Whether flying across the country or across the world, jetting with a chronic illness shouldn’t be a struggle. With a bit of preparation, and a few airline life hacks, I hope you can have a more pleasant trip. Here are some life hacks to put your mind at ease – wherever you go.
Packaging & Luggage
• Always get these things ready for packing first: mobile phone charger, laptop charger, contact lens fluids, glasses and travel documentation.
• Put a note or business card inside your suitcase in case it goes missing; it makes it easier and quicker for others to find the right owner.
• Roll your clothes instead of placing them folded up like in your wardrobe. You can take almost twice as many clothes with you in your suitcases that way. If you put it in a plastic bag, and let the air out, you can pack even more.
• Always carry over-the-counter medication in your hand (carry-on) luggage. Remember to pack the information leaflets of your medication also in case airport security needs documentation. Also, consult your doctor before traveling about how you can best transport any medications that need to be refrigerated, or medications that are liquid.
• Pack enough of any medications to last you 5 days longer than your trip if your flight is delayed.
• Take a ‘Medical Emergency List’ wherever you go. In it, list all the details that are needed to call emergency contacts, which medicine(s) to use, and contact details for doctors.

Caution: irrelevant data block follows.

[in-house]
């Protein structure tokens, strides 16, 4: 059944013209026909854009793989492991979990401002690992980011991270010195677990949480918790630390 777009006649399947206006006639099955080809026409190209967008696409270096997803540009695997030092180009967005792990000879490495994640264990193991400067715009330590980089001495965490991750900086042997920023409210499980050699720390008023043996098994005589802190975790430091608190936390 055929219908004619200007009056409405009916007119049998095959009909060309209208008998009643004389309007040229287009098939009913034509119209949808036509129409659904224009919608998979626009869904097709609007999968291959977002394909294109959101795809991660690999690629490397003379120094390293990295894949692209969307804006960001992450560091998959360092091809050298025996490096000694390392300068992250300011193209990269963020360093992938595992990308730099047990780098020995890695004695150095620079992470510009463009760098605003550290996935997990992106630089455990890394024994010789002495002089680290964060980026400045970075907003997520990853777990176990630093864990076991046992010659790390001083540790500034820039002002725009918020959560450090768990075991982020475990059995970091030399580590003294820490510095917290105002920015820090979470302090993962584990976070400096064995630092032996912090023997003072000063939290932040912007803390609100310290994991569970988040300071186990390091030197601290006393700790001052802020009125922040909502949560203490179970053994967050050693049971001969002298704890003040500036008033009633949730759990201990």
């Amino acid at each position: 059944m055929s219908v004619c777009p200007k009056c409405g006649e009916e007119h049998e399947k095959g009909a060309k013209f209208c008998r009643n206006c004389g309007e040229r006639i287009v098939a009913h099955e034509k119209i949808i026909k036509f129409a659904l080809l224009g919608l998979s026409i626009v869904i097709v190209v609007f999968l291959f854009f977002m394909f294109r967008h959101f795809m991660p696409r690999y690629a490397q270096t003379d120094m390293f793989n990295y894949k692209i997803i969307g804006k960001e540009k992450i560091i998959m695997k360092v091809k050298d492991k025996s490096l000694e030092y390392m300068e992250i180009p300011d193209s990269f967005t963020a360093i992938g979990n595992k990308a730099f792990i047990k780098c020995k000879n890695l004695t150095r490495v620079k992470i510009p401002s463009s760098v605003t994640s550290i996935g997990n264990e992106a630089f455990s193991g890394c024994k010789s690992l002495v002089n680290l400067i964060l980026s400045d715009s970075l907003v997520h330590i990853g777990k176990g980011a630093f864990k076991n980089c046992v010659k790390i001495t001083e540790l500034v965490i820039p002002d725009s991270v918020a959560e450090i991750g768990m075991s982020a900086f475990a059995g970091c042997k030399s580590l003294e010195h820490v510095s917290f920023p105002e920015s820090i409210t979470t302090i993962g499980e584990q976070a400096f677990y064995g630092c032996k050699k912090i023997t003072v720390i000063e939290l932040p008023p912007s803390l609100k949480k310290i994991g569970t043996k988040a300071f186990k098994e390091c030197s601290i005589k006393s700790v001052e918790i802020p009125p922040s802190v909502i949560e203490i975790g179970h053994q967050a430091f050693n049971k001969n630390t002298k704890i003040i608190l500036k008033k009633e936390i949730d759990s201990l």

In the Airport
• Use the airline app to get your boarding pass. It’s fast and easy, and can save you a wait at the kiosk.
• Wear easy shoes to go through security. Some airports now require you to take off shoes, and wearing ones that slip on and off easily will get you through security that much quicker.
• If you’re blessed with long legs, check if the exit rows offer more leg space. You might have to pay a small fee, but it’ll do wonders if you’re on a long flight. Also, if your legs get as cold as ice like mine, pack a small blanket for your legs and feet.
• If you think you might need a wheelchair to get around the airport, remember to add that to your airline booking, as some airlines demand extra fees if wheelchairs are not booked early.
• Ask airport staff to drive you to your gate and disassemble your wheelchair as much as possible. If you would rather stay in your chair, remember to give yourself some extra time to go through security.